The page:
I can think of 2 good reasons to use trekking poles on a distance hike. First and foremost is the positive effect they have on your knees. Treking poles take a significant amount of the load/impact away from the knees if used correctly on downhills. They also provide an extra source of balance.

The second reason to carry trekking (and this is a subjective advantage) is to use as a tent pole. I just happended to carry a tent on my hike last year that used trekking poles a means of support.

bailcor
03-27-2004, 11:30
In my 30's I did not use poles. Now that I am in my 60's find them necessary. All the reason above are true, they give you better balance, greater support in precarious places, and I find that going up mountains my arms are able to carry some of the load rather than hanging there in a useless state.

A little story - last year in CT. I came to a swollen stream. Two hikers, young, without poles, were talking over how they were going to get across on a very narrow log. I walked right across with my poles and waited on the other side. Both fell off and both proclaimed that they were going to get poles.

Roee Dotan
03-27-2004, 11:49
I think about going with one pole...

Is it okey or you would recommend me to go with 2 ?

Is there a big difference between 1 or 2 poles ?

Blue Jay
03-27-2004, 14:50
I think about going with one pole...

Is it okey or you would recommend me to go with 2 ?

Is there a big difference between 1 or 2 poles ?

No you have to use two poles. You cannot look cool with one pole. Plus with only one pole you cannot get a false sense of security go too fast too far too soon hurt your knees and rely on medication for the rest of your hike.

steve hiker
03-27-2004, 14:54
uphill never ends
Lekis bite the dirt
knees say ahhhhh

Roee Dotan
03-27-2004, 15:38
ahahahahaha

I see you had enough of me :-)

Sorry sir.

chris
03-27-2004, 16:31
Much of the physical benefits of poles can be obtained just by a little conditioning and practice at balance. Walking down hill (and up) is an art that, if you give yourself enough time to learn it, is no more difficult on your knees that walking on flat ground. Many people do not give themselves the time to learn it, go hard, get hurt, and resort to poles. They then proclaim them to be necessary to save knees. Of course, as we age the body starts to change and perhaps they become more necessary. Also, some people want (or need) a little extra comfort in knowing that they can stab out with their poles and prevent a fall. There isn't any right or wrong choice here, as we are all different hikers. However, before spending the cash on a set of poles, try going pole-less at the start. Take it easy and pay attention to where you put your feet. There are lots of places along the trail to buy a set if you decide they really are for you.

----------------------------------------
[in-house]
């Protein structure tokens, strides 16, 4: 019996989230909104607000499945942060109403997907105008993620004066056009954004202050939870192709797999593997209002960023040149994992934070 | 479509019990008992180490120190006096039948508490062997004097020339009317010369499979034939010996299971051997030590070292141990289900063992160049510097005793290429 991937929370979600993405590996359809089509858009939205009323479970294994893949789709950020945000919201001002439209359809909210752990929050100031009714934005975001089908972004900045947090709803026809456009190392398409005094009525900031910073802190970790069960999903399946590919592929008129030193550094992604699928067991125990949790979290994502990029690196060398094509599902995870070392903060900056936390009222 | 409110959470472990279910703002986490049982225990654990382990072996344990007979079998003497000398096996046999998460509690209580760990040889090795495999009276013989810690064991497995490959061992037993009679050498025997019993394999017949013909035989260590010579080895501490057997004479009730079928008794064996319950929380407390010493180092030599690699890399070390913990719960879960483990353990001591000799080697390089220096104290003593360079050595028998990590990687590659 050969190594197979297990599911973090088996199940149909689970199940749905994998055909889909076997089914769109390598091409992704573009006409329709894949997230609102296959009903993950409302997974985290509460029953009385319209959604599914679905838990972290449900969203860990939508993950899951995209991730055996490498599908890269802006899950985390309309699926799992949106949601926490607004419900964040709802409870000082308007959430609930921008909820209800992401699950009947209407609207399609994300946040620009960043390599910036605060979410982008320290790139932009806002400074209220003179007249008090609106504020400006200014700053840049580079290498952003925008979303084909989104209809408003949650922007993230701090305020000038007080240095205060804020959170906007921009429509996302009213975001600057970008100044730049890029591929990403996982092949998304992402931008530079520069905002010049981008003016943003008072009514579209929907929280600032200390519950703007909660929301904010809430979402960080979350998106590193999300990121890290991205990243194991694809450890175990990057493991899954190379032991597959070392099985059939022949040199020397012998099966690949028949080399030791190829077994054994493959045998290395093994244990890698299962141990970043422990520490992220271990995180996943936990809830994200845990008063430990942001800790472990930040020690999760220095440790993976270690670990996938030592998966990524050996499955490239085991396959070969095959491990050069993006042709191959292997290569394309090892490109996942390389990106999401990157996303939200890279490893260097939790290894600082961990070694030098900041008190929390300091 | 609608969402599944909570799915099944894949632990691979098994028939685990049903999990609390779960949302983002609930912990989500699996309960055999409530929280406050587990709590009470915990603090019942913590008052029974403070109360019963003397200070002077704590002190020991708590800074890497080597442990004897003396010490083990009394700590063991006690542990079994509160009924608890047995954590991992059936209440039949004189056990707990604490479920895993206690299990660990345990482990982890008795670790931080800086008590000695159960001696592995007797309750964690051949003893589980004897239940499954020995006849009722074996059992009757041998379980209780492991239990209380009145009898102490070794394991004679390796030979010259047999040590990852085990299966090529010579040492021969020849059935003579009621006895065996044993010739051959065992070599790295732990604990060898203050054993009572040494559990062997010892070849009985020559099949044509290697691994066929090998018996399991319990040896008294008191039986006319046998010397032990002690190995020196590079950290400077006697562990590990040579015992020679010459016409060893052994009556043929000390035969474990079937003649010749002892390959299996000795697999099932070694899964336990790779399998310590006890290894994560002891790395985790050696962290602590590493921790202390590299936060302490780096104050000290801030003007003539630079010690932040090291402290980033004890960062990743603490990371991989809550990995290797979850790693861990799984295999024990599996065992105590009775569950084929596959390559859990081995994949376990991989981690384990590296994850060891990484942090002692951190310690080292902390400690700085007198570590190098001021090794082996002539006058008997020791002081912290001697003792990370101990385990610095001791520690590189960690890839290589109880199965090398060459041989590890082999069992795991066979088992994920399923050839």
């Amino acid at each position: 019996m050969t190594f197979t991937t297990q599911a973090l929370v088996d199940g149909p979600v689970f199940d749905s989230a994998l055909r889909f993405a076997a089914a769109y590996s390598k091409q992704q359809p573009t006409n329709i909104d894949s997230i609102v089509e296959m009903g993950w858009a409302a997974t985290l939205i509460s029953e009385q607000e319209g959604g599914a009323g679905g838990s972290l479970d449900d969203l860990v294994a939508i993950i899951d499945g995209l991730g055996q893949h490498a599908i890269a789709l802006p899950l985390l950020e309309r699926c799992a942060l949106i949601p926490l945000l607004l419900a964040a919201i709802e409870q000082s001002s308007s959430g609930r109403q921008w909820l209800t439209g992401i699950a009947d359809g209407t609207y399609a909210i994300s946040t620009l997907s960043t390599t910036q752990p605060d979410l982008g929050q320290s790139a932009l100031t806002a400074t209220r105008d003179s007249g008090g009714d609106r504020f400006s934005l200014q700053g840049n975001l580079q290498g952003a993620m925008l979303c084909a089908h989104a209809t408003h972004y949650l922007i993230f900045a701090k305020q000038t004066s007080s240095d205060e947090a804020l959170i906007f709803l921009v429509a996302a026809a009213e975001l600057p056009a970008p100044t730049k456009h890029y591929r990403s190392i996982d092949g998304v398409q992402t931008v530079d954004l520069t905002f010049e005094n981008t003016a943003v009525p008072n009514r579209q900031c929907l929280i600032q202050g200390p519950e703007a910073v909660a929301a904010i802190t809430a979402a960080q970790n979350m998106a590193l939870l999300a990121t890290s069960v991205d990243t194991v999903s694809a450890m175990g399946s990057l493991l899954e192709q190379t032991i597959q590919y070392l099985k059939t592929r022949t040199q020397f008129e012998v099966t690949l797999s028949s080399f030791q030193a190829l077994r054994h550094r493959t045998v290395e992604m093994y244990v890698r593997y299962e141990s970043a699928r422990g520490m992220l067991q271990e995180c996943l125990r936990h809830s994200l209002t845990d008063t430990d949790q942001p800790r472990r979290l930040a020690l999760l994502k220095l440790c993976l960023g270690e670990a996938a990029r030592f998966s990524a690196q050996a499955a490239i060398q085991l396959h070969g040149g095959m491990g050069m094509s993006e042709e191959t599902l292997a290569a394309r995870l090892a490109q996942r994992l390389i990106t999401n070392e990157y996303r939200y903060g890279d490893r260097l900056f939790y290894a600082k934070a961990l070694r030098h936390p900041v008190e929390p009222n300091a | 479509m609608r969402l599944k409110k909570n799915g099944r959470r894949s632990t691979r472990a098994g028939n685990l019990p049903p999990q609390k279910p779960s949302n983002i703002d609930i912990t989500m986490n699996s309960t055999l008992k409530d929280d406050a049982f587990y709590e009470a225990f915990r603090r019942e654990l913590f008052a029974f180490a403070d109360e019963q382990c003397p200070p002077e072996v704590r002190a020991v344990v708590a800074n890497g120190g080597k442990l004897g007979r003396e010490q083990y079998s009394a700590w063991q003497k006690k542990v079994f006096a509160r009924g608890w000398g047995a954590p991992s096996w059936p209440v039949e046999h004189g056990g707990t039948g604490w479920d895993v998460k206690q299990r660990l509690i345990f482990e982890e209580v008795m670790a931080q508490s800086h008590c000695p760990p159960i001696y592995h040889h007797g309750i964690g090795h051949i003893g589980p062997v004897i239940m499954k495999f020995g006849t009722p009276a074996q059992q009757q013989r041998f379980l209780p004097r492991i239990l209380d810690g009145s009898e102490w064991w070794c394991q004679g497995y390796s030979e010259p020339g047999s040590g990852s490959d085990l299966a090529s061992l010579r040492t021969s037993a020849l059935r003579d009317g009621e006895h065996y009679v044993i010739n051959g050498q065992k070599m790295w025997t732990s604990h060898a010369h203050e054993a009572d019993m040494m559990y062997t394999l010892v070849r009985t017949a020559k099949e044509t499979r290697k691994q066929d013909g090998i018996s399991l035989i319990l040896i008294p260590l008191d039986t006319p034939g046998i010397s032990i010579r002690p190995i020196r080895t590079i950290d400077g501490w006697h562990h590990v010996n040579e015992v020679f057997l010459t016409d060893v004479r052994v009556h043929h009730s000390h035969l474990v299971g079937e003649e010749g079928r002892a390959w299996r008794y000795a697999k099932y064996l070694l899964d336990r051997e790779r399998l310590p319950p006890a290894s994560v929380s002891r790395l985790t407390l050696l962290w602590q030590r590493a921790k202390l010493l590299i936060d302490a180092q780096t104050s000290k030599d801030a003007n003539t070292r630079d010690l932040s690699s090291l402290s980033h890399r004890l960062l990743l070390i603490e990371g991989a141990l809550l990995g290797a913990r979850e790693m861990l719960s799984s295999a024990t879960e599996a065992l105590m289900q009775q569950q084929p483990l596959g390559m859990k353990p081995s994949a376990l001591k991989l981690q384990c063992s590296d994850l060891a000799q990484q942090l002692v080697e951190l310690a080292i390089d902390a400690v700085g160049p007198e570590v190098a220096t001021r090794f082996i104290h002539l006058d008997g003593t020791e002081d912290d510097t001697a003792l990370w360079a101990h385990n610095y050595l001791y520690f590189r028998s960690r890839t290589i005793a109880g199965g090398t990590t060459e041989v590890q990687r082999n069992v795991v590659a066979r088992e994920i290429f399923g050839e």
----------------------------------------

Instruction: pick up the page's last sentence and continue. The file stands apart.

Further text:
I do not think that poles are useful at all for stream crossings, and here is why. If the river is deep and fast (say mid thigh), the poles are not heavy enough to stay planted and the current simply sweeps them away. If the stream is below the knee, then just leave your shoes on and walk across. No big deal there. If the stream is deep and slow, and you want something for balance, just pick up a log and use it. I forded a lot of big, fast streams last summer on the PCT and on none of them would poles have been useful. I've forded many, many streams in the Smokys and for none of them would poles have been useful. The AT in the Smokys is pretty dry, but get on the slopes (particularly the southern half of the park) and valleys and you'll face many, many stream fords.

Jaybird
03-27-2004, 17:01
I think about going with one pole...Is it okay or you would recommend me to go with 2 ?Is there a big difference between 1 or 2 poles ?

Roee:

if you're gonna hike with trekking poles...go fer TWO!

i used 1 trek pole for a couple years...til i limped into NOC after 7 days...rented 2 there & bought a knee brace...did 7 more days with no knee probs....previous post is correct...in that.. if you do enuff conditioning you might not need them...but, they saved me from falling down a mountain-side a few times....hehehehehehe :D

good luck!

steve hiker
03-27-2004, 17:31